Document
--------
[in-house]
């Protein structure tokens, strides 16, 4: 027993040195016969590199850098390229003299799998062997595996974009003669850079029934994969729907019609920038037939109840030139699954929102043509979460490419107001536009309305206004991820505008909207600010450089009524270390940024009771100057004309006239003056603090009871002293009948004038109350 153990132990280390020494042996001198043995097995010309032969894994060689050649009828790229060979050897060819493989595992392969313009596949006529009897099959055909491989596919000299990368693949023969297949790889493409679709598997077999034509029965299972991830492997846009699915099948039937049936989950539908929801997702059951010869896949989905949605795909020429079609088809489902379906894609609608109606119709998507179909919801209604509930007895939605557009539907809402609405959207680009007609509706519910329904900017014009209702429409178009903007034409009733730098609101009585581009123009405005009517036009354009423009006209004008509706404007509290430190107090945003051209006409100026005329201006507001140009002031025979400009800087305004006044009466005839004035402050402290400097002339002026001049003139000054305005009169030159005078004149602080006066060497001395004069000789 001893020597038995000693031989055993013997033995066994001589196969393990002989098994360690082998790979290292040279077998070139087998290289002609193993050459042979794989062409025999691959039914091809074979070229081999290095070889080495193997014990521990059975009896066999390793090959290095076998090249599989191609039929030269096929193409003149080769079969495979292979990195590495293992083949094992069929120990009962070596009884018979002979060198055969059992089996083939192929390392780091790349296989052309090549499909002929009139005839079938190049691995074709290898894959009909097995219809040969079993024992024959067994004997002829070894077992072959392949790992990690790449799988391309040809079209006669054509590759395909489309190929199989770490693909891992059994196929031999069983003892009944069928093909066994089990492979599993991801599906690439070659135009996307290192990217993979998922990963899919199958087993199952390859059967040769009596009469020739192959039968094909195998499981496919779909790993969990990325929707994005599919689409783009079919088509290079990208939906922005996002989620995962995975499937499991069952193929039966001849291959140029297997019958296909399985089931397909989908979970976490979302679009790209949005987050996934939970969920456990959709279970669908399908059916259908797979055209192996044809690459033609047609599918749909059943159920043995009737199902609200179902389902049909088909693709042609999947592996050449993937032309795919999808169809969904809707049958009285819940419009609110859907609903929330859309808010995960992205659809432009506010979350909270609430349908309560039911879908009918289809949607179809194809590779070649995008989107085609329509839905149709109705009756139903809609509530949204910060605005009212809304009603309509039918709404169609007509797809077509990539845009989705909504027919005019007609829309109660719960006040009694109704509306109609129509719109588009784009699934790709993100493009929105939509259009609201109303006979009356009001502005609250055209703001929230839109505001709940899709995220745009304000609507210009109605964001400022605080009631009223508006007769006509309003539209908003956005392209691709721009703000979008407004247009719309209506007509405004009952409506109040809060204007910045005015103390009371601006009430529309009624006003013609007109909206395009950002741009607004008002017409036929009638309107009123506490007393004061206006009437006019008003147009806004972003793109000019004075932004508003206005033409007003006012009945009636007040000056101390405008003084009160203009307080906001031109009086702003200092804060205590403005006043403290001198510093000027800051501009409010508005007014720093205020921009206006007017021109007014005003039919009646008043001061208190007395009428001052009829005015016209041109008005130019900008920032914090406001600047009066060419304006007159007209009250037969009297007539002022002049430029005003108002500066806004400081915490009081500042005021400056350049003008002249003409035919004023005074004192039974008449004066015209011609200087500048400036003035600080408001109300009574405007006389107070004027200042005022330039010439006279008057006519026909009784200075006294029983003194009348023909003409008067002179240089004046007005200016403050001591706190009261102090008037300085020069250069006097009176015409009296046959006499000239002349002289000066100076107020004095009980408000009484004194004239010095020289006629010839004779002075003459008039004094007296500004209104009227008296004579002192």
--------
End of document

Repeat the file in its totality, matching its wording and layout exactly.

[in-house]
């Protein structure tokens, strides 16, 4: 027993040195016969590199850098390229003299799998062997595996974009003669850079029934994969729907019609920038037939109840030139699954929102043509979460490419107001536009309305206004991820505008909207600010450089009524270390940024009771100057004309006239003056603090009871002293009948004038109350 153990132990280390020494042996001198043995097995010309032969894994060689050649009828790229060979050897060819493989595992392969313009596949006529009897099959055909491989596919000299990368693949023969297949790889493409679709598997077999034509029965299972991830492997846009699915099948039937049936989950539908929801997702059951010869896949989905949605795909020429079609088809489902379906894609609608109606119709998507179909919801209604509930007895939605557009539907809402609405959207680009007609509706519910329904900017014009209702429409178009903007034409009733730098609101009585581009123009405005009517036009354009423009006209004008509706404007509290430190107090945003051209006409100026005329201006507001140009002031025979400009800087305004006044009466005839004035402050402290400097002339002026001049003139000054305005009169030159005078004149602080006066060497001395004069000789 001893020597038995000693031989055993013997033995066994001589196969393990002989098994360690082998790979290292040279077998070139087998290289002609193993050459042979794989062409025999691959039914091809074979070229081999290095070889080495193997014990521990059975009896066999390793090959290095076998090249599989191609039929030269096929193409003149080769079969495979292979990195590495293992083949094992069929120990009962070596009884018979002979060198055969059992089996083939192929390392780091790349296989052309090549499909002929009139005839079938190049691995074709290898894959009909097995219809040969079993024992024959067994004997002829070894077992072959392949790992990690790449799988391309040809079209006669054509590759395909489309190929199989770490693909891992059994196929031999069983003892009944069928093909066994089990492979599993991801599906690439070659135009996307290192990217993979998922990963899919199958087993199952390859059967040769009596009469020739192959039968094909195998499981496919779909790993969990990325929707994005599919689409783009079919088509290079990208939906922005996002989620995962995975499937499991069952193929039966001849291959140029297997019958296909399985089931397909989908979970976490979302679009790209949005987050996934939970969920456990959709279970669908399908059916259908797979055209192996044809690459033609047609599918749909059943159920043995009737199902609200179902389902049909088909693709042609999947592996050449993937032309795919999808169809969904809707049958009285819940419009609110859907609903929330859309808010995960992205659809432009506010979350909270609430349908309560039911879908009918289809949607179809194809590779070649995008989107085609329509839905149709109705009756139903809609509530949204910060605005009212809304009603309509039918709404169609007509797809077509990539845009989705909504027919005019007609829309109660719960006040009694109704509306109609129509719109588009784009699934790709993100493009929105939509259009609201109303006979009356009001502005609250055209703001929230839109505001709940899709995220745009304000609507210009109605964001400022605080009631009223508006007769006509309003539209908003956005392209691709721009703000979008407004247009719309209506007509405004009952409506109040809060204007910045005015103390009371601006009430529309009624006003013609007109909206395009950002741009607004008002017409036929009638309107009123506490007393004061206006009437006019008003147009806004972003793109000019004075932004508003206005033409007003006012009945009636007040000056101390405008003084009160203009307080906001031109009086702003200092804060205590403005006043403290001198510093000027800051501009409010508005007014720093205020921009206006007017021109007014005003039919009646008043001061208190007395009428001052009829005015016209041109008005130019900008920032914090406001600047009066060419304006007159007209009250037969009297007539002022002049430029005003108002500066806004400081915490009081500042005021400056350049003008002249003409035919004023005074004192039974008449004066015209011609200087500048400036003035600080408001109300009574405007006389107070004027200042005022330039010439006279008057006519026909009784200075006294029983003194009348023909003409008067002179240089004046007005200016403050001591706190009261102090008037300085020069250069006097009176015409009296046959006499000239002349002289000066100076107020004095009980408000009484004194004239010095020289006629010839004779002075003459008039004094007296500004209104009227008296004579002192």